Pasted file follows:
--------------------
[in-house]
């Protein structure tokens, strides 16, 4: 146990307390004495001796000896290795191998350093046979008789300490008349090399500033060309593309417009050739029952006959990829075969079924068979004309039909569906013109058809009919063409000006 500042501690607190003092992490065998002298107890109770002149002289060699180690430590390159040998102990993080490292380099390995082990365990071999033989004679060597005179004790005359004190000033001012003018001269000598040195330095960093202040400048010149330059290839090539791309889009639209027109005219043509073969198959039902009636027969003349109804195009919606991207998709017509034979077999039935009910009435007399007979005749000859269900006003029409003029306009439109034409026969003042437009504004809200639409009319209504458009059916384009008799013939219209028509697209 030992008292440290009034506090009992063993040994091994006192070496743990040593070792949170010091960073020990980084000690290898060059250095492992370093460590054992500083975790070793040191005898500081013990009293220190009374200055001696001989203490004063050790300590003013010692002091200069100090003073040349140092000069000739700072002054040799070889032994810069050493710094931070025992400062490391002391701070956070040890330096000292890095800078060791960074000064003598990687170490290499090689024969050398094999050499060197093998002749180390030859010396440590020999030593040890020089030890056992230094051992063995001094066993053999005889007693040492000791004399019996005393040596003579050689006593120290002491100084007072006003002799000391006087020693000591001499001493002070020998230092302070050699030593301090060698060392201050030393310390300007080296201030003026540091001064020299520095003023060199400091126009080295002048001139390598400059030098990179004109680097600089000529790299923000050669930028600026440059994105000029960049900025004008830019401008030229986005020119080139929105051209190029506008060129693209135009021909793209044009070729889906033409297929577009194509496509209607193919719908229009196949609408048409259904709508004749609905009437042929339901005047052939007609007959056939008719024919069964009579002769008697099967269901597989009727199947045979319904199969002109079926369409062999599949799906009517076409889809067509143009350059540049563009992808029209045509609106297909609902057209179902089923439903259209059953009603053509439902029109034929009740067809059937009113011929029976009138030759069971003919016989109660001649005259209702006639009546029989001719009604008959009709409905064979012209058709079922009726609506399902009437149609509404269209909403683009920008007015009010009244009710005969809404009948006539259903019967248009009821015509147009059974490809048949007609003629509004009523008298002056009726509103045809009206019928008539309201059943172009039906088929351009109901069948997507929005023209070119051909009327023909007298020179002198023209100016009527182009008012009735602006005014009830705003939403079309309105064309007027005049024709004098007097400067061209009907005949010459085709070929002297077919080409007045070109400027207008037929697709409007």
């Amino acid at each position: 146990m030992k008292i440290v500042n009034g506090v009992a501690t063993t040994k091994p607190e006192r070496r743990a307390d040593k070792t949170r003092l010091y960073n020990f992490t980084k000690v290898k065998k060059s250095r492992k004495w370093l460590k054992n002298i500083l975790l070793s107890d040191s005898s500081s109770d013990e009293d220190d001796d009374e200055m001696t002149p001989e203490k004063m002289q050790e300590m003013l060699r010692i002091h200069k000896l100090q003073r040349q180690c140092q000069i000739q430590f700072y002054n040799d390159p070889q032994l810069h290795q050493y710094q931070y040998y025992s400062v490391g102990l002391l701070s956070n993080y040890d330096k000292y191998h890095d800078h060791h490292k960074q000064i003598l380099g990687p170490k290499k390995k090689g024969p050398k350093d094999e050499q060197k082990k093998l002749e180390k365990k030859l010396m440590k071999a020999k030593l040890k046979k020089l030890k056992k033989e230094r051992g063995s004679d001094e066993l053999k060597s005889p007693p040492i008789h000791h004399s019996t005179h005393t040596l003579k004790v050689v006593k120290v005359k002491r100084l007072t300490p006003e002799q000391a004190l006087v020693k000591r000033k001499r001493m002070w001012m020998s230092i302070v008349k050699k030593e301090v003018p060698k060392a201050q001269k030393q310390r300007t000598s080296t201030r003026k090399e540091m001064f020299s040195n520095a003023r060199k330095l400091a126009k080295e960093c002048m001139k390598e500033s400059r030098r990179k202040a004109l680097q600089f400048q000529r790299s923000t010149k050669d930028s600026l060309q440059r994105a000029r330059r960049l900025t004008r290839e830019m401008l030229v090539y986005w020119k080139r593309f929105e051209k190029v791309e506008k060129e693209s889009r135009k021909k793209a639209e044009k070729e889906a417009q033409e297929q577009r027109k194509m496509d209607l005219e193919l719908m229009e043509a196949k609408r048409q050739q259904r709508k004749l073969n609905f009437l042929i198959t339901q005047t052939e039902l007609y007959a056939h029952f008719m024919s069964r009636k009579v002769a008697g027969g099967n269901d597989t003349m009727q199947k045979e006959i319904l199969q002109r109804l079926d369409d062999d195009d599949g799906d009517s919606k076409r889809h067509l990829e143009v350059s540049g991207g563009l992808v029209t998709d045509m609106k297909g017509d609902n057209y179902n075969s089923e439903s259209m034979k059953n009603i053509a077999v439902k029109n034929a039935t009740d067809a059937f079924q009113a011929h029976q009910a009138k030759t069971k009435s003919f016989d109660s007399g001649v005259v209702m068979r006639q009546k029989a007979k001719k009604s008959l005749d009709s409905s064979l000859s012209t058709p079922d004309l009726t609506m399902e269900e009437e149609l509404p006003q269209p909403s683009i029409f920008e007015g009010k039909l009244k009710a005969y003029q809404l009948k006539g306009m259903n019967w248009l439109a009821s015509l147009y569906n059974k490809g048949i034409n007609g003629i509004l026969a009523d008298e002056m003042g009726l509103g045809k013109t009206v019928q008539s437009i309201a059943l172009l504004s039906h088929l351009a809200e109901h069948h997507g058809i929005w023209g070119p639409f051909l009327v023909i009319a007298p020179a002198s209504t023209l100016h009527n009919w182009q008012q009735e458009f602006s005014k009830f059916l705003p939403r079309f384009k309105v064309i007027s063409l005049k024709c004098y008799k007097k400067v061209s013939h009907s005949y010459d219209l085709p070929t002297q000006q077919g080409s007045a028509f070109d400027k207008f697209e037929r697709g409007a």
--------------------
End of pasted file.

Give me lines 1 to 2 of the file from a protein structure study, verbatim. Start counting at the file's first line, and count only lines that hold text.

[in-house]
């Protein structure tokens, strides 16, 4: 146990307390004495001796000896290795191998350093046979008789300490008349090399500033060309593309417009050739029952006959990829075969079924068979004309039909569906013109058809009919063409000006 500042501690607190003092992490065998002298107890109770002149002289060699180690430590390159040998102990993080490292380099390995082990365990071999033989004679060597005179004790005359004190000033001012003018001269000598040195330095960093202040400048010149330059290839090539791309889009639209027109005219043509073969198959039902009636027969003349109804195009919606991207998709017509034979077999039935009910009435007399007979005749000859269900006003029409003029306009439109034409026969003042437009504004809200639409009319209504458009059916384009008799013939219209028509697209 030992008292440290009034506090009992063993040994091994006192070496743990040593070792949170010091960073020990980084000690290898060059250095492992370093460590054992500083975790070793040191005898500081013990009293220190009374200055001696001989203490004063050790300590003013010692002091200069100090003073040349140092000069000739700072002054040799070889032994810069050493710094931070025992400062490391002391701070956070040890330096000292890095800078060791960074000064003598990687170490290499090689024969050398094999050499060197093998002749180390030859010396440590020999030593040890020089030890056992230094051992063995001094066993053999005889007693040492000791004399019996005393040596003579050689006593120290002491100084007072006003002799000391006087020693000591001499001493002070020998230092302070050699030593301090060698060392201050030393310390300007080296201030003026540091001064020299520095003023060199400091126009080295002048001139390598400059030098990179004109680097600089000529790299923000050669930028600026440059994105000029960049900025004008830019401008030229986005020119080139929105051209190029506008060129693209135009021909793209044009070729889906033409297929577009194509496509209607193919719908229009196949609408048409259904709508004749609905009437042929339901005047052939007609007959056939008719024919069964009579002769008697099967269901597989009727199947045979319904199969002109079926369409062999599949799906009517076409889809067509143009350059540049563009992808029209045509609106297909609902057209179902089923439903259209059953009603053509439902029109034929009740067809059937009113011929029976009138030759069971003919016989109660001649005259209702006639009546029989001719009604008959009709409905064979012209058709079922009726609506399902009437149609509404269209909403683009920008007015009010009244009710005969809404009948006539259903019967248009009821015509147009059974490809048949007609003629509004009523008298002056009726509103045809009206019928008539309201059943172009039906088929351009109901069948997507929005023209070119051909009327023909007298020179002198023209100016009527182009008012009735602006005014009830705003939403079309309105064309007027005049024709004098007097400067061209009907005949010459085709070929002297077919080409007045070109400027207008037929697709409007």